When Nancy Davis (not the former first lady Nancy Reagan, née Nancy Davis) was diagnosed with MS 30 years ago, her world came crashing down. With no known cure or treatment, the prognosis of a complete loss of independence would challenge the most resilient individual. But as a young mother of three, Nancy had everything in life to look forward to, and she refused to give up, even when the going got as tough as it can get.
Race to Erase MS is a foundation devoted to the treatment and eradication of Multiple Sclerosis. In addition to combating MS through clinical research by a network of the nation’s best doctors, Race to Erase seeks to increase public awareness about the disease that affects over 2 million people worldwide.
To date, Race to Erase has raised over 50 million dollars, a large percentage of which goes to funding cutting-edge research for the Center Without Walls program. This year, after two years of virtual events, Race To Erase is back on May 20th at the Fairmont Century Plaza Hotel for their 29th annual fundraising gala event. Featuring Nile Rogers & Chic along with an adaptive fashion show by Tommy Hilfiger (a longtime supporter of the cause), An original print by renowned photographer Lars Beusker will be up for auction.
“Our annual gala benefits the foundation’s Center Without Walls program, a unique collaboration between the world’s leading MS research scientists and investigators who have bolstered their individual efforts into the collective action that has led to exciting discoveries in the search for a cure,” says Davis “Our supporters provide hope, inspiration, and resources to those in the MS community.”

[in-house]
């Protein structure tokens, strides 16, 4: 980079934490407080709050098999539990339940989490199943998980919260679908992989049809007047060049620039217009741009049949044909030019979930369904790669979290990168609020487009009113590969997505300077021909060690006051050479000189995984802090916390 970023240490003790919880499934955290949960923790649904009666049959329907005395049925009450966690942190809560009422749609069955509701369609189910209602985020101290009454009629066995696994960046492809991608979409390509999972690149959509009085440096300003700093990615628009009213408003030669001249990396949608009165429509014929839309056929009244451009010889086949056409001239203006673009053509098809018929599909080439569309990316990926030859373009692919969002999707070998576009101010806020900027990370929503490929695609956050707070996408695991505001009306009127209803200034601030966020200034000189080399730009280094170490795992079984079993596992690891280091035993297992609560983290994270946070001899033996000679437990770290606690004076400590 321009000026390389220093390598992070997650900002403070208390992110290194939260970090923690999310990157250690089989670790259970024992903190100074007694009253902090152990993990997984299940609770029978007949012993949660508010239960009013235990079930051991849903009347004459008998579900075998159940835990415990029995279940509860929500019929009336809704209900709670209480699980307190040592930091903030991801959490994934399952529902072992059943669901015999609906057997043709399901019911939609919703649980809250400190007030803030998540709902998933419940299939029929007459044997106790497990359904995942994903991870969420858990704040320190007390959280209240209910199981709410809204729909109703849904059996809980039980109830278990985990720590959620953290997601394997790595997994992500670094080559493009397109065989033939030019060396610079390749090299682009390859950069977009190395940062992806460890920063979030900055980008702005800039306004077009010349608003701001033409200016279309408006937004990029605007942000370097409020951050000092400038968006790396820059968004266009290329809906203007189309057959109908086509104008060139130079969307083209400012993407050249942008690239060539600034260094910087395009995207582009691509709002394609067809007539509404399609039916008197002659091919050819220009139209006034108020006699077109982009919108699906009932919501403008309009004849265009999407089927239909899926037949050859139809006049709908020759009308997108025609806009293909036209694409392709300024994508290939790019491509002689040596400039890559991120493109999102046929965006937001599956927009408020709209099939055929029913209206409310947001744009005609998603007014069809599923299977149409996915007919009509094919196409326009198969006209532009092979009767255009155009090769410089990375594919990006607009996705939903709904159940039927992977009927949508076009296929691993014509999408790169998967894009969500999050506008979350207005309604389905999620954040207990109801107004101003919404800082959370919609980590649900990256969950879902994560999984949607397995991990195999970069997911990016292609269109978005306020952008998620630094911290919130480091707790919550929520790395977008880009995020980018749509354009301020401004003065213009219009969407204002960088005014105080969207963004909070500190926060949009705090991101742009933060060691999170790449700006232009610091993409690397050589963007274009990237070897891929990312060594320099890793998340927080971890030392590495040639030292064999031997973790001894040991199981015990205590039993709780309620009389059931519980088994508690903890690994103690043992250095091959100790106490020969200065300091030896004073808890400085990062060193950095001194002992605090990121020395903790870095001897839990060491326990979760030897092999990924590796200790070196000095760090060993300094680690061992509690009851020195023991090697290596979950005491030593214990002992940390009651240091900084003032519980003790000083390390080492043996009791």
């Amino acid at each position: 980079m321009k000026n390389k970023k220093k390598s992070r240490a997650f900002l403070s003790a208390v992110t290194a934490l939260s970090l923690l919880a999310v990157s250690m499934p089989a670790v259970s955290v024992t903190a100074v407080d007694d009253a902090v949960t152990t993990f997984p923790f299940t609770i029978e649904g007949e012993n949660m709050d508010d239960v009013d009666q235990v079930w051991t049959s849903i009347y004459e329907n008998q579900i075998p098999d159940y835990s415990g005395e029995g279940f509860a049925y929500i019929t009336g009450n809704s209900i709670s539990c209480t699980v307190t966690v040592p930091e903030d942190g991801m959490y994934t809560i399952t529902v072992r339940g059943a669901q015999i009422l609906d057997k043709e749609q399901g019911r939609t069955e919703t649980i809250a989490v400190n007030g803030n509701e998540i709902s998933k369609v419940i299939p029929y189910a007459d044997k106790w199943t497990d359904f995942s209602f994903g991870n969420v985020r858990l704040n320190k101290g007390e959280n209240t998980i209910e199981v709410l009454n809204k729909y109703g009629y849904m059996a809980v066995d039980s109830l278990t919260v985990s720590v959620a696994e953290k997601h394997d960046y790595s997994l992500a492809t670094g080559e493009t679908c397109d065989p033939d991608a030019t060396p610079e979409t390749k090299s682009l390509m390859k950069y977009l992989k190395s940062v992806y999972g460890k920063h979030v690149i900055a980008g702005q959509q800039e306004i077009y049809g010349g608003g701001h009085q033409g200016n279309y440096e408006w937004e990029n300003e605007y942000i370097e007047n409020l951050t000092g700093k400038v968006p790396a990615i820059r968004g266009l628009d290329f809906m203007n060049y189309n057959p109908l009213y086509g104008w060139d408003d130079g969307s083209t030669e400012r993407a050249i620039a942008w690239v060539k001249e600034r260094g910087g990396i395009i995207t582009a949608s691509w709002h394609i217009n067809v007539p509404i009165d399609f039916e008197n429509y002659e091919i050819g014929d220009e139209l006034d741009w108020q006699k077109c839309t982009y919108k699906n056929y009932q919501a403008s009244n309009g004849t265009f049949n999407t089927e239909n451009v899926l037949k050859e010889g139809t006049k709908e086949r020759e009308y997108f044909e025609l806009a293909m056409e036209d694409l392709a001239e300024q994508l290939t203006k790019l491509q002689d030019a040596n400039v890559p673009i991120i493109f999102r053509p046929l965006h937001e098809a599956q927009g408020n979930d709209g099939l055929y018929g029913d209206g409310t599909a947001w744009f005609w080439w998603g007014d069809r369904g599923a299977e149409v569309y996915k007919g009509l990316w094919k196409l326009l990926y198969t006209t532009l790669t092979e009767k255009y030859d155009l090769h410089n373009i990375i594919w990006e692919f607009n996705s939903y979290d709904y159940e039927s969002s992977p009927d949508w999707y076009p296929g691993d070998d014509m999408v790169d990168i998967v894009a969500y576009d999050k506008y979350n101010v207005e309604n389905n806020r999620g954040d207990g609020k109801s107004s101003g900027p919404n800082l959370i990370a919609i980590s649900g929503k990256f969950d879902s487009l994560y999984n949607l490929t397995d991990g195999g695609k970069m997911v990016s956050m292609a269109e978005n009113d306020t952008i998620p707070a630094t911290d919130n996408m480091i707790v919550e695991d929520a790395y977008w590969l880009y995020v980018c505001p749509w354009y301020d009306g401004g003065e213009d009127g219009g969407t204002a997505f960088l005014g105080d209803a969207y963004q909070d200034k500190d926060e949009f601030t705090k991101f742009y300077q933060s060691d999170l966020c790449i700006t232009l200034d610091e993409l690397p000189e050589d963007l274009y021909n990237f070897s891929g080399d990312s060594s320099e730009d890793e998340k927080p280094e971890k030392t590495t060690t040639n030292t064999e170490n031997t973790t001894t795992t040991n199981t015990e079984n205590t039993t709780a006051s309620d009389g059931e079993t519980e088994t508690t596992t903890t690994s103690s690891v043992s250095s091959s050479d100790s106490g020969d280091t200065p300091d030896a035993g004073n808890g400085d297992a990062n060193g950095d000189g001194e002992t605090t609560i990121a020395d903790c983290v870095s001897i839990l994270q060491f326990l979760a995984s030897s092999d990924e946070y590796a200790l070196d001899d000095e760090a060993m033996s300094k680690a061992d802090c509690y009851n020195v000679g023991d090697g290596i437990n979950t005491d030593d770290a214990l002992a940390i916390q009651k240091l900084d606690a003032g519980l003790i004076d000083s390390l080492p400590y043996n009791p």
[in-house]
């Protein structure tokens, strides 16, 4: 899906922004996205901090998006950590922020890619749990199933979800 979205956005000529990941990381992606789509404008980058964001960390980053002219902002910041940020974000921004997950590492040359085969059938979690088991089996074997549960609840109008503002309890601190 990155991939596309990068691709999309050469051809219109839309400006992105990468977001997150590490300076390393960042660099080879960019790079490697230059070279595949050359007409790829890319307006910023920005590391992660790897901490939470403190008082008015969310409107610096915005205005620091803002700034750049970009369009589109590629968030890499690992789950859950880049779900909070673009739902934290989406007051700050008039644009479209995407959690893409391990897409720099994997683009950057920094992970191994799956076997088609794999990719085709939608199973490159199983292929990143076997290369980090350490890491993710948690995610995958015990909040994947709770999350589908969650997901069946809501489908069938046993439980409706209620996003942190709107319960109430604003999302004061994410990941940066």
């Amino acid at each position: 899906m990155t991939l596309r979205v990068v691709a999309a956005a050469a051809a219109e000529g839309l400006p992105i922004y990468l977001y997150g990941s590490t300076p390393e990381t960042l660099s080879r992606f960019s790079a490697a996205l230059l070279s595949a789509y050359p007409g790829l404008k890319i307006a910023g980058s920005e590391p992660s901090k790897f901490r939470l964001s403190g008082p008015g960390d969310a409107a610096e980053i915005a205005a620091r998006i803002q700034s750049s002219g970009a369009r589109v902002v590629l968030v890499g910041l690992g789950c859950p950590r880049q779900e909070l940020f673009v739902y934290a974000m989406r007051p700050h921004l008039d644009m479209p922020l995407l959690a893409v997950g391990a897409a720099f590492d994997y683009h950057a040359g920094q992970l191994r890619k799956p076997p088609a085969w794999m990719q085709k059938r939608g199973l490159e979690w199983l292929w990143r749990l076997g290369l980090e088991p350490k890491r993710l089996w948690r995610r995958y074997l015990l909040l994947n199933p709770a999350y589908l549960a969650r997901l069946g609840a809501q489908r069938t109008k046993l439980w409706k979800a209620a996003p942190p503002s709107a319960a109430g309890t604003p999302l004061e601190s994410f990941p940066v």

What were you told at your initial diagnosis?
Well, I think you know, when a doctor tells anybody they have a life-altering or life-threatening disease, your world kind of falls to pieces. I was told I’d never walk again. And life as I knew it was basically over. And I wouldn’t be mobile in any way. I would probably be able to operate the remote control of my TV and that would be about it.
What did you do after learning this?
When you’re diagnosed with any disease, you have to really give yourself a minute to digest what it means. I did a lot of research. I got a lot of second opinions. After going through a period of digesting all this, I found that I could change the trajectory of my disease and not live the negative prognosis that I was given. Now I have a black belt in karate, ski, and do everything that supposedly I’m not allowed to do, but I’m doing it. I’m living a very, different quality of life than what they had predicted for me, for which I’m very grateful. You have to be.
How did you beat the odds?
I’m not really good at taking no for an answer, especially when it comes to my life. I was a young mom with three children and I just couldn’t imagine that life was over or that I had nothing to look forward to. It was not in my job description of life. At the time, there was no known cause, no cure, no drugs on the market to help stop the progression and very little hope. I was fortunate enough to consult different doctors. I listened to the research they were doing at Harvard Yale, Cleveland Clinic USC, and Johns Hopkins. Most of the doctors were doing identical research and knew that they were the only ones doing it. And then a little light bulb moment went off in my head, and I decided if I could bring the best and the brightest to work as a team to never duplicate research, we could find a cure or treatments a lot sooner.